San Juan Mountains – Photo Essay

wilson peak, lizard head wilderness

Climbing Wilson Peak : Prints Available

 Annie Goodwin leads Marla and Mike Goodwin through a section of class 3 climbing (with some class 4 thrown in) in a notch near Wilson Peak's summit. Wilson Peak (14,017) is one of three 14ers in the Lizard Head Wilderness. 

Our annual group 14er trip was a small gathering in the Lizard Head Wilderness this year. We had a great time with Annie and Mike Goodwin – others had excuses – Chris Park was in New Zealand, Jack and Claudia are getting ready for three months in S. America, Tim and Amelia Poppe are having a baby. Really? We made the trip anyway, beginning in Telluride, where we all bought new climbing helmets to take the place of helmets that were safely tucked away in the garage at home. Part one was a backpack into the very popular Navajo Basin, staging area for climbs of Wilson Peak and Mount Wilson. We successfully climbed class 3 Wilson Peak on day two.

gladstone peak, mount wilson, rock of ages saddle

Rock of Ages Morning : Prints Available

 Morning light breaks through clouds just after sunrise and grazes the flank of Gladstone Peak (13,913') and Mount Wilson's summit. (14,246') The vantage point is Rock of Ages Saddle, on a climb of Wilson Peak.

dolores peak, wilson peak

Dolores Peak View : Prints Available

 The view to Dolores Peak (13,290') from the summit of Wilson Peak (14,017').

After climbing Wilson Peak, we hiked around to Kilpacker Basin to ponder a possible climb of El Diente, “the tooth”. E.D. is considered class 3, but with the notoriously rotten rock and exposure, I’ll go ahead and give it a class 4 rating. We camped with in a high meadow in Kilpacker Basin, where we marveled at E.D’s vertical rock face. Mike and Annie had to head back the next day, so Marla and I gave it a shot on El Diente. We started at 4 am and climbed to 13,700′, where we chose to descend and try another day.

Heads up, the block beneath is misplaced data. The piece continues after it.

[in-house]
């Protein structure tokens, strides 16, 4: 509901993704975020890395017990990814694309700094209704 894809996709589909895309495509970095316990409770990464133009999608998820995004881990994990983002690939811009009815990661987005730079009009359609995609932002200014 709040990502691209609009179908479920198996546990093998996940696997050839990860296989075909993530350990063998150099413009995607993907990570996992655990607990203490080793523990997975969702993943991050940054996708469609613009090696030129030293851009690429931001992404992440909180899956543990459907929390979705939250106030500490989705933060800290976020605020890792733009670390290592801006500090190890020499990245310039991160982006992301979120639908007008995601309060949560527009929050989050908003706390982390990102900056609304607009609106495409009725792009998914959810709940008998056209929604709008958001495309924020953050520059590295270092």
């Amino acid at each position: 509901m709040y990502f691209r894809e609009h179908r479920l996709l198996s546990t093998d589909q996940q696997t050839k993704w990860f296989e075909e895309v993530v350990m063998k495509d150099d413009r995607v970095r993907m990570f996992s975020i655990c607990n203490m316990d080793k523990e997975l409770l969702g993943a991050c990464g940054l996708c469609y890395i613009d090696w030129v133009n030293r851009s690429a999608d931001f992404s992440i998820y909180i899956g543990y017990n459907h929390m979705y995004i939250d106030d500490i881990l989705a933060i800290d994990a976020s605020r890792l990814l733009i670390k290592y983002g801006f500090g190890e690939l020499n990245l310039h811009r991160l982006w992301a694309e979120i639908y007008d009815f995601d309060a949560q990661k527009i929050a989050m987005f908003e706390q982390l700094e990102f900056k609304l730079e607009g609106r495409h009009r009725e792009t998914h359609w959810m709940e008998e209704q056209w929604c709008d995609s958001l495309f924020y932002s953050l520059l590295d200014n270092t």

sunset, kilpacker basin

Kilpacker Sunset : Prints Available

 Sunset from a high meadow in the Kilpacker Basin.

el diente peak, gendarme

El Diente Gendarmes : Prints Available

 Gendarmes guard El Diente Peak's (14,159') summit and catch warm sunset light. El Diente, which means "the tooth" is Colorado's most western 14er, with nothing to block the setting sun.

Happy Campers, L to R: Mike Goodwin, Annie Goodwin, Marla, and me, backed by the mighty El Diente.

After some long days on the trail, we chilled in Telluride for a couple of nights, then set out for our first ever trip to Ice lakes Basin, in the San Juan National Forest. What a great place to just go wander around!

golden horn, pilot knob, ice lakes

Ice Lakes Sunrise : Prints Available

 The Golden Horn (13,765') and Pilot Knob (13,738') cast a brilliant sunrise reflection in one of the Ice Lakes. 

I think Marla is laughing because I asked her to take just one more step forward. The pointy mountain in the background is Fuller Peak (13,761′).

6 thoughts on “San Juan Mountains – Photo Essay

  1. Looks like a fun trip, Dave! That Kilpacker Sunset is gorgeous… I’m bummed we couldn’t meet up with you guys for either of those hikes. We’ve got four more days here and I hope to do something up high before we leave!

    1. Thanks Jack! I flushed 5 blue grouse while running across the meadow to photograph that sunset. I was justy chillin’ out, thinking the light was done and the sky exploded! It’s pretty crazy being that far west in the San Miguel’s. We’ll meet up with you guys one day, but you don’t seem to stay in one place for very long. Maybe next summer we’ll do something close to Ouray…

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